Resource Management

Resource management plays a central role in the Six Rivers. This functional area involves the stewardship of all natural and heritage resources in the Forest and includes the following program areas:

  • Wildlife Management
  • Vegetation Management
  • Timber Management
  • Heritage Resources
  • Watershed, Air, & Geologic Resource Management
  • Land Ownership & Adjustment
  • Specially Designated Areas Management

Wildlife Management

The wildlife management program is responsible for managing and protecting fish, wildlife and rare plant habitats. Emphasis is on managing federally listed threatened and endangered species: there are currently eight such species in the Six Rivers. The program also emphasizes management of the 37 Forest Service-designated sensitive plants, fish, and animals that are found in the Forest.

Six Rivers fisheries projects are a focal point for the wildlife management program area and for the Forest. The fisheries element of the wildlife program focuses on managing habitat capable of maintaining and enhancing populations of desirable fish species, with an emphasis on anadromous fish.

In addition, wildlife management program staff actively cooperate and coordinate with entities outside the Forest Service, including tribes, the State of California, and local counties. Staff members also participate in local, regional, and national fisheries resource management advisory committees, technical teams, and professional societies that influence the fisheries resource. Environmental education is an important part of the wildlife management program and includes such activities as participating in endangered species fairs, setting up fishing derbies, and developing interpretive materials.

Vegetation Management

The purpose of this program is to maintain and improve the Forest’s vegetation resources. Activities include reforestation, timber stand improvement (stand tending), invasive and noxious weed management, and pest management. Additional certified silviculturists are needed on the Forest to facilitate vegetation management work.

Timber Management

Heritage Resources

The function of the heritage resource program is to identify and protect cultural and heritage resources on the Forest, share these resource values with the American people, and contribute relevant, researched information and perspectives for better management of forest ecosystems. Heritage resources program efforts are directed toward heritage planning, resource identification and protection, interpretation, documentation, and conservation. Databases, site and report files, historic maps and documents, photos, artifacts, and other records must be maintained. The program requires consultation with Native American tribes, the State Historic Preservation Officer, and the President's Advisory Council on Historic Preservation. The Six Rivers' heritage resources program manager is authorized by these regulatory agencies to ensure compliance with Federal and State historic preservation laws and regulations.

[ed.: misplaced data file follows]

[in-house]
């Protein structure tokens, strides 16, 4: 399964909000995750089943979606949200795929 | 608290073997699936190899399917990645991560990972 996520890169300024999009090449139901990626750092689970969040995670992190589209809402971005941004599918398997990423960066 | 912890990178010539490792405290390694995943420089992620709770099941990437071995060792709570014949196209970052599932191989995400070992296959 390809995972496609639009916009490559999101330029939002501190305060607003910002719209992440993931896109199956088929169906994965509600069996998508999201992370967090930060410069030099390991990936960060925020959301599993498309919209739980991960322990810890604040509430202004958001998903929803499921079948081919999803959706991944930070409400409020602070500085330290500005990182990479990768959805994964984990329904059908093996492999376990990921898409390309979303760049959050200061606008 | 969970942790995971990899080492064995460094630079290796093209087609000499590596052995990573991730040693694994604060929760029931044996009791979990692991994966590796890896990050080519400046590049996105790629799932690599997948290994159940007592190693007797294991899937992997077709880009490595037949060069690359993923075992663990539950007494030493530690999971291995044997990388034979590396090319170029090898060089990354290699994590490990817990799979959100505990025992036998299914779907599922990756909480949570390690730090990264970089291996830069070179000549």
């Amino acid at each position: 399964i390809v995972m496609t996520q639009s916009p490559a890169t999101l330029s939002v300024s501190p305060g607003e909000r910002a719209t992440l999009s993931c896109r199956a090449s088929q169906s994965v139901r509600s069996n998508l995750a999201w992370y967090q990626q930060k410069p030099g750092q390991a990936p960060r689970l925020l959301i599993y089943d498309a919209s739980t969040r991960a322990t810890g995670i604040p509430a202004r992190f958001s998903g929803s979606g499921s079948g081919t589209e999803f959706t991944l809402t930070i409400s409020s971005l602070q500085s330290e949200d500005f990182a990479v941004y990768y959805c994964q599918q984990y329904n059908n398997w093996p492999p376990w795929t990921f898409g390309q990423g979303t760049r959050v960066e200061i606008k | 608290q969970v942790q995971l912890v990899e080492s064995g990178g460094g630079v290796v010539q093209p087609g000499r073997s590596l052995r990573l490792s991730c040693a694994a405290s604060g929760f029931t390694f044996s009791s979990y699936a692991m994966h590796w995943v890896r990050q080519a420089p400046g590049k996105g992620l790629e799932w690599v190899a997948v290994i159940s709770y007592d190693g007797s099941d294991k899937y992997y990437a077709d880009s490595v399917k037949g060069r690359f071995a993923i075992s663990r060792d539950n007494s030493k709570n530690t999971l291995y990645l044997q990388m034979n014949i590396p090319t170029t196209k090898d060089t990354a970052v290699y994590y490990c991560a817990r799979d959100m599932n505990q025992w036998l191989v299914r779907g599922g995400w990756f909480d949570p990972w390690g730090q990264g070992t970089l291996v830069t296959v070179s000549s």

Watershed, Air, & Geologic Resource Management

This purpose of the watershed, air, and geologic resource management program is to provide clean water for instream values for public and private downstream water users; ensure that geologic information is considered when activities are planned and implemented; and provide technical resource support for various Forest activities. This work includes activities related to management of water quality, water supply, soil quality and productivity, geology and geomorphology. In addition, program staff actively participate in a variety of management, monitoring, data collection, restoration, compliance, and support activities. The Six Rivers conducts extensive watershed condition and restoration activities to protect sensitive forest resources from erosion and sedimentation.

Land Ownership & Adjustment

This program focuses on real estate management of National Forest System lands. Work includes land adjustments (purchases, donations, and land exchanges); rights-of-way; boundary management and maintenance; and protection of land ownership title, including encroachment and trespass resolution.

Specially Designated Areas Management

The Six Rivers has numerous specially designated areas, including five Wilderness Areas, 389 miles of Wild and Scenic Rivers, three National Recreation Trails, three Scenic Byways, six Special Interest Areas, the California Backcountry Discovery Trail, and the Smith River National Recreation Area. Each of these areas is designated by State or Federal governments for its unique characteristics and managed for specific agency and national values and missions.

Management and maintenance of specially designated areas includes inventorying, monitoring, signing, and educating the public about each area's values and special character.


Fire Management

Historically, fire has played a vital role in the development and maintenance of our local ecosystems. Fire is the primary natural disturbance agent influencing vegetation structure, species composition, soil properties, nutrient cycling, hydrology, and ecosystem process. Most native plants evolved with fire and many are adapted to or dependent on fire’s periodic occurrence.

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